McCarren Pool Opens Tomorrow 6/27 + Here’s What it Looked Like in 2006

McCarren Pool Party, 2006. Photo: Megan Penmann
New condo construction looms in the background at this McCarren Pool Party, 2006. Photo: Megan Penmann

Splish splash, folks: McCarren Pool opens for the season tomorrow, Wednesday June 27th! Check this previous post for the pool rules and things you should know before you go.

If you are old enough and have lived in the ‘nabe long enough you might remember when McCarren Pool was a graffiti-ridden shell of its fully restored and aqueous splendor. From the 1980s through 2012 the pool sat vacant, unused with paint peeling. Those who lived in the neighborhood in the late 90s during the proto-hipster era might remember breaking into the pool to hang out and drink beers, light bottle rockets or do low-budget photo shoots. Then came the McCarren Pool Parties in the mid 2000s, presented by the now defunct party promotions company JellyNYC. The pool parties opened up the empty pool as a summertime venue, a low-budget outdoor hipster playground—complete with a slip n’ slide, ice cream man, dodgeball and a stage for bands to play.

McCarren Pool Party, 2006. Photo: Megan Penmann
McCarren Pool Party, 2006. Photo: Megan Penmann

Sitting down on the floor and walls of the pool, everyone wondered if the peeling paint had lead in it, but no one cared enough to thoroughly investigate because the shows there were poppin’. This was before the artisanal coffee shops, waterfront condos, fancy cocktail bars and hotels dotted the neighborhood. The most popular places for young people to hang besides McCarren Park were Union Pool, Matchless, Enid’s, Pete’s Candy Store, Iona, The Turkey’s Nest and a dance bar called Royal Oak where Casa Publica is now. And sometimes, if you went further south, you’d hang at Savalas or Bembe. The hot music at the time was electroclash or indie rock; hiphop and EDM were but a twinkle in the scene’s eye. And, the events at the pool were largely free.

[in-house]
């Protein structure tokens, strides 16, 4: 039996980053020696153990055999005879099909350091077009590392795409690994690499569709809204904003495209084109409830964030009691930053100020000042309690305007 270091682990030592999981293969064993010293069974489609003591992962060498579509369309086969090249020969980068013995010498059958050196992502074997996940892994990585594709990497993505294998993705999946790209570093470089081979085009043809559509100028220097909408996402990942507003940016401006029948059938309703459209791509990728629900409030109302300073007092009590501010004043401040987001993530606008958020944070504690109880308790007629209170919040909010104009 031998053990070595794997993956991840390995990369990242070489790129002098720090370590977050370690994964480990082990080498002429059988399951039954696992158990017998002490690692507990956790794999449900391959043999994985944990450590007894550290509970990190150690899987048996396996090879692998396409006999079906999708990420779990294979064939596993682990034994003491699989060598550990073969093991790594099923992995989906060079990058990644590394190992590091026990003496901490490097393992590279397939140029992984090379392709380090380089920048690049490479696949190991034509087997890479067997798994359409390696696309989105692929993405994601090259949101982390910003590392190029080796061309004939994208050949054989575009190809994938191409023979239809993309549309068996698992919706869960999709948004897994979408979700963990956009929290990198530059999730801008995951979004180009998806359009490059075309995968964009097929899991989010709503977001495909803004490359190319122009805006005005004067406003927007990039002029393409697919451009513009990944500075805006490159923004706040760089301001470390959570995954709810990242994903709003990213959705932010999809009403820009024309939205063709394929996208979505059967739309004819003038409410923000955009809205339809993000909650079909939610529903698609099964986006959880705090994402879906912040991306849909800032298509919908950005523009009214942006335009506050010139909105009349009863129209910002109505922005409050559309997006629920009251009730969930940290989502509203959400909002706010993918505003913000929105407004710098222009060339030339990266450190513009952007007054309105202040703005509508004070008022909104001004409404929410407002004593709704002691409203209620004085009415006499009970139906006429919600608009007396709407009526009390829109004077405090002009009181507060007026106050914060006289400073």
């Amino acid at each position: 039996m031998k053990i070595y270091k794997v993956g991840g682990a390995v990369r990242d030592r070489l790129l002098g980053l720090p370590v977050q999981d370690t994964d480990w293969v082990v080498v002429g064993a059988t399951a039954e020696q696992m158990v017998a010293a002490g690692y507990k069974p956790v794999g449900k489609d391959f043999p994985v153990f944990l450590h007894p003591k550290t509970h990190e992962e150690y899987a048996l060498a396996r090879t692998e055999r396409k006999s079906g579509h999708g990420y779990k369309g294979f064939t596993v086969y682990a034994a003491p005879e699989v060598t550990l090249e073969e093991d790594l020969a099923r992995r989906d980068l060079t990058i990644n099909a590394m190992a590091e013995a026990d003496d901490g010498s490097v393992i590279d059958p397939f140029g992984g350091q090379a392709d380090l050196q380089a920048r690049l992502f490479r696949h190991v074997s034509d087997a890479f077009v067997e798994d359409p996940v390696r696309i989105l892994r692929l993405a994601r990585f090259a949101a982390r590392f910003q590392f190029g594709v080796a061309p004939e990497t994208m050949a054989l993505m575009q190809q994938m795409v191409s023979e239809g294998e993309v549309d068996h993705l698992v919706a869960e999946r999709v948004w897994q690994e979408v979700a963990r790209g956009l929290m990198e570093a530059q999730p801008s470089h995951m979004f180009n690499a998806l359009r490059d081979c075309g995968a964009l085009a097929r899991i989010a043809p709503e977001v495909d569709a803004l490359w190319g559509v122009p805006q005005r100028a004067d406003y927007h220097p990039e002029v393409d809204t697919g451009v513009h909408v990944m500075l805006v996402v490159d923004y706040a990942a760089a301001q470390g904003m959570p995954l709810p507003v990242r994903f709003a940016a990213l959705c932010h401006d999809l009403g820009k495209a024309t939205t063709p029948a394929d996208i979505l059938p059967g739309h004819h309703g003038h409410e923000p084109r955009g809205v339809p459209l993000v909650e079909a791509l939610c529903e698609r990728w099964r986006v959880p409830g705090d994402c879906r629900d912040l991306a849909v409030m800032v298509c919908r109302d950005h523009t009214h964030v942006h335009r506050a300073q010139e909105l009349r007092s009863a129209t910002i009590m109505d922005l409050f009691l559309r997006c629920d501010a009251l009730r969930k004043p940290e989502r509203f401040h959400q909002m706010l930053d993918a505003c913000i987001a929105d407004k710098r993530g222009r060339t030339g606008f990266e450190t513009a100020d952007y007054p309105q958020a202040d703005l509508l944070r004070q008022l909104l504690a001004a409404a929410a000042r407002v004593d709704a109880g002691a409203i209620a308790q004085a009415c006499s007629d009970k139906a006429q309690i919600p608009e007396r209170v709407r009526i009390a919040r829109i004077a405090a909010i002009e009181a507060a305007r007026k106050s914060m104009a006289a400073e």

By 2008, the promoters had the budget and the clout to book bigger bands, and the stage setup grew bigger and grander. MGMT played a free show that July, with crowds of trucker hat-donning hipsters lining up around the block to get in. This was the age of the band’s hit Time to Pretend, with the lyric, “This is our decision to live fast and die young. We’ve got the vision, now let’s have some fun,” that seem un-ironically of the time.

After that season, the city announced that the Pool would be refurbished, and the parties couldn’t be held there anymore. So the promoters moved the summertime shows to the Williamsburg waterfront that was a pre-pubescent version of the yupster it is today. In 2010, the waterfront shows abruptly ceased, with Jelly and partner OSA both claiming the other was at fault for mismanaging the event series.

The McCarren Pool Parties will be fondly remembered by those who can say, as LCD Soundsystem’s James Murphy aptly croons, “I was there.”

McCarren Pool Party, 2006. Photo: Megan Penmann
McCarren Pool Party, 2006. Photo: Megan Penmann
McCarren Pool Party, 2006. Photo: Megan Penmann
McCarren Pool Party, 2006. Photo: Megan Penmann
McCarren Pool Party, 2006. Photo: Megan Penmann
McCarren Pool Party, 2006. Photo: Megan Penmann
McCarren Pool Party, 2006. Photo: Megan Penmann
McCarren Pool Party, 2006. Photo: Megan Penmann
McCarren Pool Party, 2006. Photo: Megan Penmann
McCarren Pool Party, 2006. Photo: Megan Penmann
McCarren Pool Party, 2006. Photo: Megan Penmann
Running into the slip n’ slide at a McCarren Pool Party, 2006. Photo: Megan Penmann
McCarren Pool Party, 2006. Photo: Megan Penmann
The slip n’ slide line at a McCarren Pool Party, 2006. Photo: Megan Penmann
McCarren Pool Party, 2006. Photo: Megan Penmann
McCarren Pool Party, 2006. Photo: Megan Penmann
McCarren Pool Party, 2006. Photo: Megan Penmann
McCarren Pool Party, 2006. Photo: Megan Penmann
McCarren Pool Party, 2006. Photo: Megan Penmann
The band Pretty Girls Make Graves playing at a McCarren Pool Party, 2006. Photo: Megan Penmann

About Megan Penmann

Formerly the Content Manager for Greenpointers, Megan is also a freelance creative director, writer, DJ and jane of all trades living in in Greenpoint, Brooklyn.

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